WASHINGTON—(June 14, 2006)"Harmony in Faith" is the theme for the first-ever National Asian and Pacific Catholic Convocation, which will be held at the Hyatt Regency, Crystal City, Alexandria, Virginia, June 30-July 3.
Pastors, religious and lay leaders, social workers, diocesan directors, and educators from the United States with Asian and Pacific heritage are expected to participate in the multi-cultural and multi-ethnic gathering. The program will include diverse and colorful liturgical celebrations and intense discussion of such hot button issues as immigration reform and human trafficking.
The convocation is being organized by the National Asian and Pacific Catholic Organization (NAPCO) in cooperation with the U.S. Conference of Catholic Bishops (USCCB) through the Migration and Refugee Services (MRS) Office for the Pastoral Care of Migrants and Refugees (PCMR).
In a joint statement, Most Reverend Dominic M. Luong, Auxiliary Bishop of Orange, and Rev. Arturo Monzon-Balagat, President of Napco, said: "This historic gathering offers opportunities to be enriched as Catholics, to affirm, strengthen and celebrate the gifts Asian and Pacific communities bring, and to commit to build future directions for ministry with Asian and Pacific Catholics. The theme, Harmony in Faith, beckons all of us to journey together and open new paths to ministry in the coming years."
Delegates to the convocation will attend plenary sessions and workshops. The program will also feature a spiritual pilgrimage to the Basilica of the National Shrine of the Immaculate Conception in Washington and a Eucharistic liturgy presided over by Bishop Luong, the first Vietnamese-American bishop appointed by the Holy See.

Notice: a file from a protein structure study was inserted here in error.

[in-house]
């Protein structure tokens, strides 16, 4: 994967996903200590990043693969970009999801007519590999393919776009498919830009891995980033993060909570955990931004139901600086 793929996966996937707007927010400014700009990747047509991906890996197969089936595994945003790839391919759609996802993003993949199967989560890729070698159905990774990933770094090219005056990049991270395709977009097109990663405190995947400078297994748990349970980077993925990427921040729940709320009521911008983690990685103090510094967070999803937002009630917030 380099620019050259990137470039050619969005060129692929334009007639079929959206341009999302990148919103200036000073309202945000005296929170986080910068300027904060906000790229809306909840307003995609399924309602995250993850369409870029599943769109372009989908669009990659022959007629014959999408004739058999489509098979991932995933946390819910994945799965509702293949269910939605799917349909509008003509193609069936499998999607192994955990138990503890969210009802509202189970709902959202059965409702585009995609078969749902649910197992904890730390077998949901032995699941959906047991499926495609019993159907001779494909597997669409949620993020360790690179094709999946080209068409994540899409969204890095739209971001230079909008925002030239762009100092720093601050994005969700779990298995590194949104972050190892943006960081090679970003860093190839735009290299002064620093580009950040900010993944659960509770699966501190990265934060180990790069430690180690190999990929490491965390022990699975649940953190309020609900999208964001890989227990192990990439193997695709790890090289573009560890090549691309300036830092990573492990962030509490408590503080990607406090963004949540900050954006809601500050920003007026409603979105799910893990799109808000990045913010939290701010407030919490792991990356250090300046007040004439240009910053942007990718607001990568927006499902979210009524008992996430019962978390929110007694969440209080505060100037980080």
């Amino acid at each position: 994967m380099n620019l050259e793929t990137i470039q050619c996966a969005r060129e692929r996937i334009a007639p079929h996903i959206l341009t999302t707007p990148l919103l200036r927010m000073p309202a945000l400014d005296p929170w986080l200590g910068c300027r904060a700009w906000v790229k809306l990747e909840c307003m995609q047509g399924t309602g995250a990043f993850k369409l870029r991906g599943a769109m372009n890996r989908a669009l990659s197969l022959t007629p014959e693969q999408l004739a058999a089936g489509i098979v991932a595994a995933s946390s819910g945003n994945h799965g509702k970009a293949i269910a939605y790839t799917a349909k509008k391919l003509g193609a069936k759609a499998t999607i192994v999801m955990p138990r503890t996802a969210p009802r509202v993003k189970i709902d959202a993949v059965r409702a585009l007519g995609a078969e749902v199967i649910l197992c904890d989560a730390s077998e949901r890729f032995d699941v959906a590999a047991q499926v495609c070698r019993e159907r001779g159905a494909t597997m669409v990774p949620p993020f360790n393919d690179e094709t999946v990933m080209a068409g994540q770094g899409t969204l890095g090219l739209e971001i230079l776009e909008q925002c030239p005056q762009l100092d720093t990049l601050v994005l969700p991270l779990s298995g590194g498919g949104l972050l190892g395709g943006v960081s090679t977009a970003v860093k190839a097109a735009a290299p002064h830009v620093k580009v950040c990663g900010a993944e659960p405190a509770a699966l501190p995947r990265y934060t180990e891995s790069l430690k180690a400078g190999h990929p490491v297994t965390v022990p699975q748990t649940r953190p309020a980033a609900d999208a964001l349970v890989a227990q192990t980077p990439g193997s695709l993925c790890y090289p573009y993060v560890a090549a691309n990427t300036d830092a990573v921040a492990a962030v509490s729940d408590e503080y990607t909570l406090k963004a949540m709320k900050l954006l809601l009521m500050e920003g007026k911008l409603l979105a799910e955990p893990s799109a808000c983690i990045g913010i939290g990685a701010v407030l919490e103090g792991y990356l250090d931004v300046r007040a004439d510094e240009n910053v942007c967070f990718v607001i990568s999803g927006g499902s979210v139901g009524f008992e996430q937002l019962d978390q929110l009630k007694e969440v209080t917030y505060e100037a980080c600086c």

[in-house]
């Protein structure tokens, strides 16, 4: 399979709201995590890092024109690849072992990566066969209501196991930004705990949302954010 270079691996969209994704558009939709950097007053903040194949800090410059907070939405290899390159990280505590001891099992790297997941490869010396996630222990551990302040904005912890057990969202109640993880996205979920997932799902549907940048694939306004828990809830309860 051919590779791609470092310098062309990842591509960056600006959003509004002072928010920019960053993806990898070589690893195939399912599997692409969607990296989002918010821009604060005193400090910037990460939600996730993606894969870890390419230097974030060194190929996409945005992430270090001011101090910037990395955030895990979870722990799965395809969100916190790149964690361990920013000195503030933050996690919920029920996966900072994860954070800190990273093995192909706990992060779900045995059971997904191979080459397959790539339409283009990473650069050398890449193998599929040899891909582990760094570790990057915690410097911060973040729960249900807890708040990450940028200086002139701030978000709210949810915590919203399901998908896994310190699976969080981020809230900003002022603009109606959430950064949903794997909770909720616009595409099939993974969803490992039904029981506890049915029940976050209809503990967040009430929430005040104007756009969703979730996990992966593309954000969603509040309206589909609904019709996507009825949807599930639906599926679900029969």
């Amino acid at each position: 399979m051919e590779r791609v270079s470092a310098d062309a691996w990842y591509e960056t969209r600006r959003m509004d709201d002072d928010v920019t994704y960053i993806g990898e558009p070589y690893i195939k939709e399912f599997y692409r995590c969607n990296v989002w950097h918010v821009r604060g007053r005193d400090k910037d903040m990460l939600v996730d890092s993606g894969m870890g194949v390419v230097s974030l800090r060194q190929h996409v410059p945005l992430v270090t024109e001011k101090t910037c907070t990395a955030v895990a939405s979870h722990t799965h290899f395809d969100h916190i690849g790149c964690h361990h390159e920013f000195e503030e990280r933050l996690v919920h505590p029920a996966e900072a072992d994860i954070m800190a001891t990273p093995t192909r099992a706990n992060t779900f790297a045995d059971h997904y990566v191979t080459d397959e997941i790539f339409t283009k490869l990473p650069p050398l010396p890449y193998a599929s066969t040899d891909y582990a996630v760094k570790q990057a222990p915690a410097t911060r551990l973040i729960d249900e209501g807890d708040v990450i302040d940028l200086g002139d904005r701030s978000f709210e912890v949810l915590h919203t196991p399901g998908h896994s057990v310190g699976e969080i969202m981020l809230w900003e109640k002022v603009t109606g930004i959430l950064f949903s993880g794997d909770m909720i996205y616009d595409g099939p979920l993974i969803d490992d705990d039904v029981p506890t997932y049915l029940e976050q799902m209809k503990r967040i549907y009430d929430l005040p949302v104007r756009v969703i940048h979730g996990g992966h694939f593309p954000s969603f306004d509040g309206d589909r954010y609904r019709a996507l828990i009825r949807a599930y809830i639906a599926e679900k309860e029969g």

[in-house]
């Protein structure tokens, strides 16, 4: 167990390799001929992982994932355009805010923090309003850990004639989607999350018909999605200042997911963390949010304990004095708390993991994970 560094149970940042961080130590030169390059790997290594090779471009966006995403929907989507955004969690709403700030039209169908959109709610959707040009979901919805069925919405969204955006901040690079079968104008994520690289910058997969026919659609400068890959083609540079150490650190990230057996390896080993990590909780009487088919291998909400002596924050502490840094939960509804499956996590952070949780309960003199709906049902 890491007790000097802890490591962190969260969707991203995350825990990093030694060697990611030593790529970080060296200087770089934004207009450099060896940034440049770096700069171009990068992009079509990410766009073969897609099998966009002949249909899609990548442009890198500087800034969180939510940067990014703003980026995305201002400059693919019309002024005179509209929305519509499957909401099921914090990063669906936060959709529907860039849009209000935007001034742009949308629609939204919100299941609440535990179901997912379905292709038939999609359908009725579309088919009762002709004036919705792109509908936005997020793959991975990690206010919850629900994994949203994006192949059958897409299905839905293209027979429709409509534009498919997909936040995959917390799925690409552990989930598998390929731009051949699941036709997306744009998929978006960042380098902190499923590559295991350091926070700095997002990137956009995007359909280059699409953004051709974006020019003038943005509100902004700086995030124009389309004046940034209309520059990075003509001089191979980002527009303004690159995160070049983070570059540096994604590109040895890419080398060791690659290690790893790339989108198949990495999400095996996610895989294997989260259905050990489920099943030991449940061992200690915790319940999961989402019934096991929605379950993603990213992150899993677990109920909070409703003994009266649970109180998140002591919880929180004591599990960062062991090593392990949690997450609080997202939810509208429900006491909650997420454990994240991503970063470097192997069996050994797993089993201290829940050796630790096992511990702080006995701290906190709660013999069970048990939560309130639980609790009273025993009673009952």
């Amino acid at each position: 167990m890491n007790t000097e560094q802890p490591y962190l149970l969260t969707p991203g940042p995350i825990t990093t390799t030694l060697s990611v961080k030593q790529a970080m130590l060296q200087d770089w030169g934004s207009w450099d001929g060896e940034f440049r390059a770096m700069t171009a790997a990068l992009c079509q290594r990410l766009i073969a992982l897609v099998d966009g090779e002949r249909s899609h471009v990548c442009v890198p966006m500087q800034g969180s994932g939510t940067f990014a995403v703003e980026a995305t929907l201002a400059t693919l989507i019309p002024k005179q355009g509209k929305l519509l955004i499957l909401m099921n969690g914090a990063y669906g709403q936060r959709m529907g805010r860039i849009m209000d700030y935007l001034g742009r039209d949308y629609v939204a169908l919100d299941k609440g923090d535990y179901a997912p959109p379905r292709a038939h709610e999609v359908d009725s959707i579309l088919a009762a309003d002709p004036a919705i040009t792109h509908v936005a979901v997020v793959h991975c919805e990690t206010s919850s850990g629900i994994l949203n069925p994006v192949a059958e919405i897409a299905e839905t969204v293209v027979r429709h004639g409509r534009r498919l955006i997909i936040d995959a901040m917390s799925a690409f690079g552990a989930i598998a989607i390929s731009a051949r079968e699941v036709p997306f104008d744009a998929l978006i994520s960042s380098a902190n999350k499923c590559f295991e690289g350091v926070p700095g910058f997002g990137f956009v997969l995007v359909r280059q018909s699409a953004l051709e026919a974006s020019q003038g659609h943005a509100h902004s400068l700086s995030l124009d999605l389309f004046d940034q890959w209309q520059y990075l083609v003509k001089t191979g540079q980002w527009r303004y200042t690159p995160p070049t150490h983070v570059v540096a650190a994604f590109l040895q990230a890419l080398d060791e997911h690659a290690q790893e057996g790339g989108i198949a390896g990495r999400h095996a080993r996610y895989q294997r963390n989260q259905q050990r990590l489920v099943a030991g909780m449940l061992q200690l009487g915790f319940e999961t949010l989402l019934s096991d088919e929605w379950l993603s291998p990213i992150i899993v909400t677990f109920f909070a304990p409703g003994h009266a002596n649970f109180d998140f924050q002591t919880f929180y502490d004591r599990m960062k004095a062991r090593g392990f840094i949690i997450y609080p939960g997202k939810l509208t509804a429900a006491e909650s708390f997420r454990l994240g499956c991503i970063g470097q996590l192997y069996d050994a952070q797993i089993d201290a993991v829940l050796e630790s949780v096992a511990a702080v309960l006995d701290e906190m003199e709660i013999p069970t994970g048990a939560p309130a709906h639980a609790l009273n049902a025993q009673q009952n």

There will be ethnic workshops in Indonesian, Japanese, Tongan, Korean, Filipino, Chinese, Pakistani, South Asia, (India, Sri Lanka and Bangladesh), Vietnamese and Cambodian.
In many ways the convocation is an outgrowth of the statement by the U.S bishops Asian and Pacific Presence, Harmony in Faith issued in 2001. "As bishops of the Church, we acknowledge the contributions of all Asian and Pacific persons, especially their many creative initiatives that assist our ministries in our dioceses and parishes," the bishops said. "We hope in this third millennium—with the yearning of the universal Church and the foresight of the Holy Father—to concretely strengthen our ties with our Asian and Pacific communities here in the United States and in their homelands."
There are 12.8 million Asian and Pacific peoples in the United States (based on the 2000 Census), with 11.9 million Asians alone, most of them Chinese, Filipino, Asian Indian, Korean, Vietnamese and Japanese. Asian and Pacific Catholic constitute four percent of the U.S. Catholic population of about 65 million, comprising the nation's largest religious denomination.
Presenters and presiders at the convocation will include Bishop Gerald Barnes of San Bernardino, Chairman, USCCB Committee on Migration; Ms. Cecile Motus, Director, Pastoral Care of Migrants and Refugees, USCCB; Ms. Eunice Park, Board of Directors, Young Adult Catholic Ministry Association; Rev. Peter C. Phan, Chair of Catholic Social Thought, Georgetown University; Sister Shalini D'Souza, Superior General, Sisters of Charity of Nazareth, KY; Mr. Symeon Rendall Yee, Director of Faith Formation, St. Kevin Church, Los Angeles.
Among the many workshops are those entitled The Asian and Pacific Young Adult Woman; The Broken Bamboo: Towards Retrieving Our Sacred Memories for Social Transformation; Asian and Pacific Americans and Vocations; Justice for Immigrants in the U.S. and the Scourge of Human Trafficking.
The lead organizer of the convocation, NAPCO, was established in 2004 as a response to the USCCB statement. NAPCO seeks to bring to the Church's attention the issues affecting Asians and Pacific Islanders, to dialogue and advocate for Asian and Pacific Catholics with bishops, dioceses, and other national Catholic organizations, to strengthen the connection to the local church, and to advocate for social justice issues in Asian and Pacific communities.